If Linux were on 90% of all desktop PCs, you'd see the same kinds of viruses and worms. It's not like there haven't been UNIX worms in the past; to think otherwise is fooling yourself. And if Linux were that popular, it would only be a matter of time until bogus "security updates" started making the rounds, so people log in as root to install them, and BANG.
  • by mizidymizark ( 669232 ) on Tuesday August 12, 2003 @10:31AM (#6675057) Homepage
    I know this is Slashdot and all the Linux users need their daily affirmation that they are right, but guys, lay off the common user. To expect someone over dialup to have Windows XP patched with the 200 MB of updates since XP came out is rather harsh. I know this hits more broadband users, but working in tech support, we have seen a fair amount of dialup users get hit as well. So before telling the everyday user to switch to Linux for their home machine, maybe we should get Microsoft to check their product for problems before shipping it out.
  • by FunWithHeadlines ( 644929 ) on Tuesday August 12, 2003 @10:42AM (#6675180) Homepage
    I heard about this latest virus scare on the radio, and I noticed it was called a "Windows virus" this time, and not the usual "computer virus." It seems even non-techies are finally catching on that these are Windows problems being exploited, and if you run non-Windows machines you are unaffected.

    Yes, yes, I know, this is /. and we all know this. My point is that the mainstream press is starting to make the distinction now.

  • by unfortunateson ( 527551 ) on Tuesday August 12, 2003 @11:00AM (#6675375) Journal
    Yeah, it's stupid, but there's a lot of machines that won't get patched:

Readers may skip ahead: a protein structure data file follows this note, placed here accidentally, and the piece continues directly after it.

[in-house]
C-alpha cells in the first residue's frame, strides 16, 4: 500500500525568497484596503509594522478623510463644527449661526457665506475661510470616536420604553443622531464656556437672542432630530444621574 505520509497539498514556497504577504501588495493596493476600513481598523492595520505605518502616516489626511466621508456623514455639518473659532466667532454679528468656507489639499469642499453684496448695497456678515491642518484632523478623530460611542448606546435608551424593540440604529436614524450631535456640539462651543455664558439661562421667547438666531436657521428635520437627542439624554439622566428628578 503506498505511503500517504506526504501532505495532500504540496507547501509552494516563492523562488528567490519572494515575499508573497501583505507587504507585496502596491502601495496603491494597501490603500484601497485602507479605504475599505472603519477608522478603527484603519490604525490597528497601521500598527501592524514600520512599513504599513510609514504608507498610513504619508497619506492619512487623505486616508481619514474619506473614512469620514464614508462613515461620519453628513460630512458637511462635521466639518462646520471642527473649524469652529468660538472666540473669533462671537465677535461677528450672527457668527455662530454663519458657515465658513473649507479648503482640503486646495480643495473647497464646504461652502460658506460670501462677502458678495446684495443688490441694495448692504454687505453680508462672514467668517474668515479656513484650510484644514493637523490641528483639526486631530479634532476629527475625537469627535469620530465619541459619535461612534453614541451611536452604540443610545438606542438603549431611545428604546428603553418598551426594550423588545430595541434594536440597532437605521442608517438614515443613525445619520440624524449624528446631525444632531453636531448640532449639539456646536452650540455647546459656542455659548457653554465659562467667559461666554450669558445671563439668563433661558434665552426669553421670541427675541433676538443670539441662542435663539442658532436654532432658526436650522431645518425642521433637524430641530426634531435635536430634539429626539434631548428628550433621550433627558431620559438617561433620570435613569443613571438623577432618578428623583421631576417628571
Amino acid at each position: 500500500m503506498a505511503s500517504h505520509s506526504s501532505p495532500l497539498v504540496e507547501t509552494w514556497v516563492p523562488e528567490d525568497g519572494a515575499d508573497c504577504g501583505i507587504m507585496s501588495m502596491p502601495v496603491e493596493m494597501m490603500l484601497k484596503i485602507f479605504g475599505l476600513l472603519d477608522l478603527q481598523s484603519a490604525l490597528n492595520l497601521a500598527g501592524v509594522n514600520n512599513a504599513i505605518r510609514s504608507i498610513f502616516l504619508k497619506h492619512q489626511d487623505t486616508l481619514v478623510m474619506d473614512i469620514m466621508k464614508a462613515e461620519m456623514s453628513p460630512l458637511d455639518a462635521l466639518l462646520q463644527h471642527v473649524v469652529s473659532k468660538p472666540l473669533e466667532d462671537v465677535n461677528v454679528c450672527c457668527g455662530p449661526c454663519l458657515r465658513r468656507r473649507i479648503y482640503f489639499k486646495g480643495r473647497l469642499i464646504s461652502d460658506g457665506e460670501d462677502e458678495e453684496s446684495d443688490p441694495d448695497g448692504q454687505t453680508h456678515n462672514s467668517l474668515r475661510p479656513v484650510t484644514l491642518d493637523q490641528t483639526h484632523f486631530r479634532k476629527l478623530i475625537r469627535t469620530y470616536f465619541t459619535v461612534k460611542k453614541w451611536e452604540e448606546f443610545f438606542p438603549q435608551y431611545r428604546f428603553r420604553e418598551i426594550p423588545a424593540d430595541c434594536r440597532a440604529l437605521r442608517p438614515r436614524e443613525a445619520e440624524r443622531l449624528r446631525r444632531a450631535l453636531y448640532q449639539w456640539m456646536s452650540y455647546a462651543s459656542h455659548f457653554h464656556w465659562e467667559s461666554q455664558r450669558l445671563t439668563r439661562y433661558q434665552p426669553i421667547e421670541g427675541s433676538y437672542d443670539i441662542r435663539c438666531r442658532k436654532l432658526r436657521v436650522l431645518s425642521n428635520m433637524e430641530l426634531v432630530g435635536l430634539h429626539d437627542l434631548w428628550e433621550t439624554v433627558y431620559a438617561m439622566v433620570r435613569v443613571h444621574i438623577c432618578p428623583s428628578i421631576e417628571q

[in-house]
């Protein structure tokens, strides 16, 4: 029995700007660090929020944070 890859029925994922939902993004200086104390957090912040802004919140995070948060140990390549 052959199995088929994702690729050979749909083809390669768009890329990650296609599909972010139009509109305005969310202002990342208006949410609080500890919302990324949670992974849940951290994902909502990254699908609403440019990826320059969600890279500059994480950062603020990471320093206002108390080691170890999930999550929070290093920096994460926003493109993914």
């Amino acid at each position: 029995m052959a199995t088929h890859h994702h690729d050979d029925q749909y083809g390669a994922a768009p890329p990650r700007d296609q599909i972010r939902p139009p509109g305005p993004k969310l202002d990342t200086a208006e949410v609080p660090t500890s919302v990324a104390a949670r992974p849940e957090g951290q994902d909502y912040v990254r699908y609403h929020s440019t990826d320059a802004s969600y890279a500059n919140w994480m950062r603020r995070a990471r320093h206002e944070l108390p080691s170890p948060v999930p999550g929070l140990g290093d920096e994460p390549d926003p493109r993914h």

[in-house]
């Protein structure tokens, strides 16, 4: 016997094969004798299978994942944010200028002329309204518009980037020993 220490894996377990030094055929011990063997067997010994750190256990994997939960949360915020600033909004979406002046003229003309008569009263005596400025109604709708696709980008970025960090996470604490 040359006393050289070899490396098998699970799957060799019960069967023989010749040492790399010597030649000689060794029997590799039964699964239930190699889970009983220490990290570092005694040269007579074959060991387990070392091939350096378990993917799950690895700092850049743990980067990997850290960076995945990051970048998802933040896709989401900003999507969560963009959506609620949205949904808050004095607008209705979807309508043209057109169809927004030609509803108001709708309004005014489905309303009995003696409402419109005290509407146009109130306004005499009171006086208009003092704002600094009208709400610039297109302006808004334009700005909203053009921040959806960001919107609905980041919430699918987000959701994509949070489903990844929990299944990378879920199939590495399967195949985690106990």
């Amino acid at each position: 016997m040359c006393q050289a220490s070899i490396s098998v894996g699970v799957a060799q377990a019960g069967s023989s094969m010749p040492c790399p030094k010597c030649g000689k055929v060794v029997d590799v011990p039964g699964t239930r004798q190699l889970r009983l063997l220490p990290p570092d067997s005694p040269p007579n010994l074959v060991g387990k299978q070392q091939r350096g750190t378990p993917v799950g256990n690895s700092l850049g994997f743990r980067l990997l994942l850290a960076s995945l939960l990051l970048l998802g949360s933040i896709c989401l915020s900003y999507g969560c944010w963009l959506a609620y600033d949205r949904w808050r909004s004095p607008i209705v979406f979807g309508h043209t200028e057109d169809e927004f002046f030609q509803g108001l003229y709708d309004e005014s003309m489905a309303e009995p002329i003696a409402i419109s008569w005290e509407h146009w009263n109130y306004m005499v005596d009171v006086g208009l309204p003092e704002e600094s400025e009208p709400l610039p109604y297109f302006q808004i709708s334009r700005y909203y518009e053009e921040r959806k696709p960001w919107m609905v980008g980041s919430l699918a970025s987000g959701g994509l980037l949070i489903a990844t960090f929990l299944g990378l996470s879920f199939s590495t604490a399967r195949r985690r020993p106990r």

• Dialup -- those patches are big
    • FUD about Windows Update watching your machine for bootleg licenses
    • but most of all, warnings from folks such as Brian Livingston [] and Woody Leonhard about flawed patches prompt folks like me to delay installation of just about any patch for at least a week, to see if they'll patch the patches.

    Now, I didn't get hit -- between the firewall, ZoneAlarm and the patches, I think I'm Ok.
  • This is not FUD (Score:5, Insightful)

    by JRHelgeson ( 576325 ) on Tuesday August 12, 2003 @11:04AM (#6675420) Homepage Journal
    The security community has been saying for nearly a month that people needed to update their machines. We watched as the hacker community perfected their code for the RPC/DCOM vulnerability and posted their work on hacker sites and discussion groups. Yet the more we begged and pleaded people to update their machines, the more I heard "Aw, they're just hyping the FUD factor."

    Let it be suffice to say that if a company is trying to sell you something based upon the FUD factor, treat the information as suspect. I agree, vendors whose software doesn't sell on its own laurels hype the hell out of the FUD factor and give the industry a bad reputation. But don't lump these vendors in with the security consultants that are trying to provide a free service and free advise based upon information that is going around in the security community.

    When you get security information, consider the source. Is the security information provided with a sales pitch attached? If so, google the information to determine if it is FUD or legetimate. If it's legit, it'll pay to listen.

    Regardless, people, patch your *#&($*@& machines!

  • by g8oz ( 144003 ) on Tuesday August 12, 2003 @11:04AM (#6675425)
    All these crappy Microsoft net-enabled 'features' turned on by default are a menace to the average user and the Internet in general.

    Please block TCP/UDP Netbios ports 135-139, as well as SMB over TCP(port 445), RPC over HTTP (port 593), the MS-SQL port the Slammer worm used (port 1434).

    And I am sure there are many, many more.
  • by menscher ( 597856 ) <> on Tuesday August 12, 2003 @11:15AM (#6675557) Homepage Journal
    Micro$haft says: []